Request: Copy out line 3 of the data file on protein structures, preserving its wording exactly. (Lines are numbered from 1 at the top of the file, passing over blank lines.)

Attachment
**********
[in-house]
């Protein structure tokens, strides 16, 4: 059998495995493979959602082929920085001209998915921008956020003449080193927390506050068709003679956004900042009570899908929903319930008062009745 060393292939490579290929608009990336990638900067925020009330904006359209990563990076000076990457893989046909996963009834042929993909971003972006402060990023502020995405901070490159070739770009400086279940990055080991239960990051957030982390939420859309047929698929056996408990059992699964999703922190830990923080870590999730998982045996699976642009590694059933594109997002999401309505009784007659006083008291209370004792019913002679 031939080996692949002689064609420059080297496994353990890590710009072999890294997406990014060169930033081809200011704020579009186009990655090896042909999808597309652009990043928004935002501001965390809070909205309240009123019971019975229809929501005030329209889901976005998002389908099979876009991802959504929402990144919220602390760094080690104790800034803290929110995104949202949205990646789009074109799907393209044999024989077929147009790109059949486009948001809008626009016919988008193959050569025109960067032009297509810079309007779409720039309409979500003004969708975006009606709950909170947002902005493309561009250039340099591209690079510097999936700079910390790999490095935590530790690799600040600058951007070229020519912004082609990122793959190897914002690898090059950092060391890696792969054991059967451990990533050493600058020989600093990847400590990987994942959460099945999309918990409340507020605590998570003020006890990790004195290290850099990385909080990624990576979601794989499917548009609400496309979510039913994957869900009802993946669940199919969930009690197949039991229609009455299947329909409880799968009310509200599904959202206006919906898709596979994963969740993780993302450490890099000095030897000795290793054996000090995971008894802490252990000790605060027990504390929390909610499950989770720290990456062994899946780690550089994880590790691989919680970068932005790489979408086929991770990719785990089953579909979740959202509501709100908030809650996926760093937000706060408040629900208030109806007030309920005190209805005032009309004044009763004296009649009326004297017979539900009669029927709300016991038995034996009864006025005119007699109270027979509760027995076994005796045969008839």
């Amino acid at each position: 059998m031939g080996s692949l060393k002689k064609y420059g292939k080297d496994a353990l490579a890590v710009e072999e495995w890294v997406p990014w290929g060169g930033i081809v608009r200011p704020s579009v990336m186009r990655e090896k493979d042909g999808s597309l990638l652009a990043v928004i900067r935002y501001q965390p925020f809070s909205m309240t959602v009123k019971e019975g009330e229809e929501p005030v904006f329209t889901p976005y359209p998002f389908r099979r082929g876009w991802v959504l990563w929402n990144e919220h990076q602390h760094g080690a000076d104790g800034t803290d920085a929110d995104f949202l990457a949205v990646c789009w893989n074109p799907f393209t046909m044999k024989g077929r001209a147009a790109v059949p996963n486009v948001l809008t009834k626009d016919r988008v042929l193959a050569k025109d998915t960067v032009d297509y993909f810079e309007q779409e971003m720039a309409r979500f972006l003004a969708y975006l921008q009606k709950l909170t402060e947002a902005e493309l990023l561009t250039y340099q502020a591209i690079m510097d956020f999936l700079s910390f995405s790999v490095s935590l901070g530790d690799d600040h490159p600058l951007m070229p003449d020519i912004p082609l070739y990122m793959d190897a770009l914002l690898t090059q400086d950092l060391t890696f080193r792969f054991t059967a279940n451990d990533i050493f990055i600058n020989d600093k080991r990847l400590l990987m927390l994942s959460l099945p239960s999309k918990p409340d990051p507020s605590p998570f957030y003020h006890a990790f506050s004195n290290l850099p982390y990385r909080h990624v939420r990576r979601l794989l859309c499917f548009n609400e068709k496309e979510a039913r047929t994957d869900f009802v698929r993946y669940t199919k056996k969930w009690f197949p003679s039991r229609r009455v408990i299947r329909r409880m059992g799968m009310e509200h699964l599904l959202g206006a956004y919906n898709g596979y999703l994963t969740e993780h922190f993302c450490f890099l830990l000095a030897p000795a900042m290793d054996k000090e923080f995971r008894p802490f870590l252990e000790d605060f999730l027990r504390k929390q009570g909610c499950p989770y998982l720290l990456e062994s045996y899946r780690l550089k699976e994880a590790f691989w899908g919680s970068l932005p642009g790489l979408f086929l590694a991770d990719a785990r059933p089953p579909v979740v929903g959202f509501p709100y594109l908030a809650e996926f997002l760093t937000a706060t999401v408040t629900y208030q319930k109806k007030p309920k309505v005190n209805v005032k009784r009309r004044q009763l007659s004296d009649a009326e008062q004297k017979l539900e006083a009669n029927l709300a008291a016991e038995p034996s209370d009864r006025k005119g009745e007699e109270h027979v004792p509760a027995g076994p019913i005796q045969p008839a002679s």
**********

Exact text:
């Amino acid at each position: 059998m031939g080996s692949l060393k002689k064609y420059g292939k080297d496994a353990l490579a890590v710009e072999e495995w890294v997406p990014w290929g060169g930033i081809v608009r200011p704020s579009v990336m186009r990655e090896k493979d042909g999808s597309l990638l652009a990043v928004i900067r935002y501001q965390p925020f809070s909205m309240t959602v009123k019971e019975g009330e229809e929501p005030v904006f329209t889901p976005y359209p998002f389908r099979r082929g876009w991802v959504l990563w929402n990144e919220h990076q602390h760094g080690a000076d104790g800034t803290d920085a929110d995104f949202l990457a949205v990646c789009w893989n074109p799907f393209t046909m044999k024989g077929r001209a147009a790109v059949p996963n486009v948001l809008t009834k626009d016919r988008v042929l193959a050569k025109d998915t960067v032009d297509y993909f810079e309007q779409e971003m720039a309409r979500f972006l003004a969708y975006l921008q009606k709950l909170t402060e947002a902005e493309l990023l561009t250039y340099q502020a591209i690079m510097d956020f999936l700079s910390f995405s790999v490095s935590l901070g530790d690799d600040h490159p600058l951007m070229p003449d020519i912004p082609l070739y990122m793959d190897a770009l914002l690898t090059q400086d950092l060391t890696f080193r792969f054991t059967a279940n451990d990533i050493f990055i600058n020989d600093k080991r990847l400590l990987m927390l994942s959460l099945p239960s999309k918990p409340d990051p507020s605590p998570f957030y003020h006890a990790f506050s004195n290290l850099p982390y990385r909080h990624v939420r990576r979601l794989l859309c499917f548009n609400e068709k496309e979510a039913r047929t994957d869900f009802v698929r993946y669940t199919k056996k969930w009690f197949p003679s039991r229609r009455v408990i299947r329909r409880m059992g799968m009310e509200h699964l599904l959202g206006a956004y919906n898709g596979y999703l994963t969740e993780h922190f993302c450490f890099l830990l000095a030897p000795a900042m290793d054996k000090e923080f995971r008894p802490f870590l252990e000790d605060f999730l027990r504390k929390q009570g909610c499950p989770y998982l720290l990456e062994s045996y899946r780690l550089k699976e994880a590790f691989w899908g919680s970068l932005p642009g790489l979408f086929l590694a991770d990719a785990r059933p089953p579909v979740v929903g959202f509501p709100y594109l908030a809650e996926f997002l760093t937000a706060t999401v408040t629900y208030q319930k109806k007030p309920k309505v005190n209805v005032k009784r009309r004044q009763l007659s004296d009649a009326e008062q004297k017979l539900e006083a009669n029927l709300a008291a016991e038995p034996s209370d009864r006025k005119g009745e007699e109270h027979v004792p509760a027995g076994p019913i005796q045969p008839a002679s």